The Red Sox played their first spring training game of 2019 on Friday afternoon, taking on Northeastern in their annual season opener. The big guys, unsurprisingly, got the victory in the seven-inning contest, grabbing a 6-0 victory. If you’re new here, our spring training recaps are a little different. Mainly, we don’t really care about the sequence of events or even the results here. Instead, we’ll just highlight a few of the happenings from the day.
Bobby Dalbec goes deep
The Red Sox, understandably, didn’t bring out the big guns against the college opponent, instead filling their lineup mostly with minor leaguers and a few big leaguers at the top. None of the stars were in their, but in the cleanup spot was one of their top prospects, Bobby Dalbec. The big third baseman had a monster 2018 that really put him on the map, largely showing off his massive power that carries a lot of his value. Tomorrow morning I’ll have a post up on some of the non-surefire major leaguers that will grab the most headlines this spring, and Dalbec showed why he was on that list. In the second inning, his first at bat wearing a Red Sox uniform, the former two-way star at the University of Arizona launched one out to deep center field for a solo home run. Obviously we can’t take much away from a single swing against a college pitcher, but good lord does Dalbec have pop. It was an easy swing, but Dalbec was still able to put it way over the wall in straightaway center field. Power brings attention, and Dalbec has plenty of it. He also got hit by a pitch in his other at bat and scored another run. His defense is strong at the hot corner as well, though he did have a throwing error.
Darwinzon Hernandez makes a splash, too
Mike Shawaryn got the start for the Red Sox against the college kids, and the potential midseason depth option made the most of the opportunity in front of the big-league coaches. The righty pitched two scoreless innings to kick off the game, allowing just a single while striking out two. It was the next pitcher who really got us excited, though. Another one of the organization’s top prospects, Darwinzon Hernandez, pitched two innings himself. The southpaw also got a mention on that post mentioned above, and like Dalbec he showed why. Hernandez faced six batters and got all of them out, getting three punchouts and three ground outs. The plan right now is for him to start the year as a starter in Portland, but the expectation is that he’ll eventually turn into a reliever. There is still work to be done with his command, but if everything gets figured out there is late-inning potential here.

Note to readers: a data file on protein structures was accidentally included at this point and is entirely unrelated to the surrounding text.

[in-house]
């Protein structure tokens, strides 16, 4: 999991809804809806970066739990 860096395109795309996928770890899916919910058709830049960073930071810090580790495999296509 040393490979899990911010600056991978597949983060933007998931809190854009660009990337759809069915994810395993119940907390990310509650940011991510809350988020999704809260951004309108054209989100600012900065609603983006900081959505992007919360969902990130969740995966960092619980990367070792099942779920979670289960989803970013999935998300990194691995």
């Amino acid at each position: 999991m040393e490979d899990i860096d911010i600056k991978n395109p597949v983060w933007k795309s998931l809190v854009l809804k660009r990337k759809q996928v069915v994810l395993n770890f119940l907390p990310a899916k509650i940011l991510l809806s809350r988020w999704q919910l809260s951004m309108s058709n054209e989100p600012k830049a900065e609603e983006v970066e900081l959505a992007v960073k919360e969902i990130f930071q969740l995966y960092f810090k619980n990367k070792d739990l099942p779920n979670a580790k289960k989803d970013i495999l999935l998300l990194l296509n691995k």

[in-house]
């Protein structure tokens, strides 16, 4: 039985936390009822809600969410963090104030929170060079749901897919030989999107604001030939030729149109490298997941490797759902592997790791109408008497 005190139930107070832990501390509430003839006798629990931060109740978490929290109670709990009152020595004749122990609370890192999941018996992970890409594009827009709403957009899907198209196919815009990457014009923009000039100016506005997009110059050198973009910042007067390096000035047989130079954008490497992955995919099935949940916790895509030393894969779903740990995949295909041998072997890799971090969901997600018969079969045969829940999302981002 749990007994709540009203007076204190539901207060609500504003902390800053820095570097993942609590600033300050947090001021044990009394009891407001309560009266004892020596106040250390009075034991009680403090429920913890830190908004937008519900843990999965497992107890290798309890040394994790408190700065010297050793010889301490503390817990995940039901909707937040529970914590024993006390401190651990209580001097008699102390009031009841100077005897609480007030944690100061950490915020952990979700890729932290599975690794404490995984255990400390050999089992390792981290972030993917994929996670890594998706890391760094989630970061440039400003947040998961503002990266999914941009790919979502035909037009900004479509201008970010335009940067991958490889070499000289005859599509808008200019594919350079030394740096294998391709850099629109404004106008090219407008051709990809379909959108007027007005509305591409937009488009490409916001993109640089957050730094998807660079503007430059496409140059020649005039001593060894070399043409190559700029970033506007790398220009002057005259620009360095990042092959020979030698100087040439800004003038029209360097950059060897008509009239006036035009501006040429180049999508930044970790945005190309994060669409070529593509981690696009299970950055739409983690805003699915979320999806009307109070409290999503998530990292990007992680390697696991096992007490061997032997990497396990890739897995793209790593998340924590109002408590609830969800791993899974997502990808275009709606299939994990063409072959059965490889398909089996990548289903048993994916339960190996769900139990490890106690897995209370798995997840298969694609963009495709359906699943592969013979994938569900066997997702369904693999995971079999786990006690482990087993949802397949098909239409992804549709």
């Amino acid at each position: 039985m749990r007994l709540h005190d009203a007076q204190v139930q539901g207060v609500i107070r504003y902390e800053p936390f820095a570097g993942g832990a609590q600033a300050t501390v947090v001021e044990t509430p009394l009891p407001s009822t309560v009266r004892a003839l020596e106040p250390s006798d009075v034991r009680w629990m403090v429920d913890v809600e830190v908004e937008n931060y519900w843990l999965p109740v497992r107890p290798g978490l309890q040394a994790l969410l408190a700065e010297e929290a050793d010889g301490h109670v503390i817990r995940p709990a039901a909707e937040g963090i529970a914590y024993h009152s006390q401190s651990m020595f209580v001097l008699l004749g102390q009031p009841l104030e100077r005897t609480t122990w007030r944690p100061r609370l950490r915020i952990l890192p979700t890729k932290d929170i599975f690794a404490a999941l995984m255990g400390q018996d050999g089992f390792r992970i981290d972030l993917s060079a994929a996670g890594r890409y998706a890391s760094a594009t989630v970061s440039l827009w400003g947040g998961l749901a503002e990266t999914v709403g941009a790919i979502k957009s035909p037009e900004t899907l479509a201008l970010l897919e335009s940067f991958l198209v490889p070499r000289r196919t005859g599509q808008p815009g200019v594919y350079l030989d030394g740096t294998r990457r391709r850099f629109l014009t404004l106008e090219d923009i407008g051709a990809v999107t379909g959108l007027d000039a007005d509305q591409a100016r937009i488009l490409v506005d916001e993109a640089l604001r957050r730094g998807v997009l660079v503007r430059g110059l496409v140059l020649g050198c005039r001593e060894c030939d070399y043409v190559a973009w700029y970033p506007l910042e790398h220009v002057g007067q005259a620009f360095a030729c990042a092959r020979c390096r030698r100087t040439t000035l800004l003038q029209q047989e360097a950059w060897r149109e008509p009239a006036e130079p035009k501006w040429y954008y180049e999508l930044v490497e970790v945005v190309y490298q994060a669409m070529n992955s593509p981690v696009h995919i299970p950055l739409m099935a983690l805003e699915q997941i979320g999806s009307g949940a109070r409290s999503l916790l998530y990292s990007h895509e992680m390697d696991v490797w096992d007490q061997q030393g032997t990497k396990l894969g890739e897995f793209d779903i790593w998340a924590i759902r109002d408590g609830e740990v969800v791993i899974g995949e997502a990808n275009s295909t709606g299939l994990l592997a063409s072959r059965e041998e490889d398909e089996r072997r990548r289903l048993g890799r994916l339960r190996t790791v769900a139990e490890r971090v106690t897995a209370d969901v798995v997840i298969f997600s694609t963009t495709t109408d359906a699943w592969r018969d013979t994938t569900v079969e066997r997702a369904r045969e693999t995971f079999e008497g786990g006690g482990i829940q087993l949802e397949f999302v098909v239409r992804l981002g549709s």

Domingo Tapia and Josh Taylor pitched the last three innings. The former tossed a scoreless inning with a walk and two strikeouts, while Taylor tossed two scoreless frames with a strikeout while allowing a couple of singles.
The big leaguers struggled
As I said, most of the lineup was filled with minor leaguers, and in the second half of the game it was entirely minor leaguers that are not going to see big-league action this season. The top third of the starting lineup featured three guys who figure to play in the bigs this year including two of the catchers battling for a roster spot. None of them made much of a mark, though. Tzu-Wei Lin led off and went 0-2 with an RBI. Blake Swihart got the start behind the plate and went 0-2, but he did catch a runner stealing third. Christian Vázquez got the nod at DH and also went 0-2.
Michael Chavis plays second
Michael Chavis didn’t start, but he did come in for the second half of the game. The organization’s top prospect (by our rankings, at least) went 0-1, but more interesting was the other side of the ball. Chavis came in to play second base despite being a natural third baseman. There has been a lot of intrigue around where he’ll eventually play as a major leaguer. I’m not a huge believer in his ability to stick in the middle infield, but the Red Sox are going to give him a shot. Chavis did get two chances at the position, making the first play relatively smoothly. On the second, however, he tried to pick up a slow grounder and immediately tag the runner going for second. Instead, he picked up the glove too quickly and was charged with the fielding error.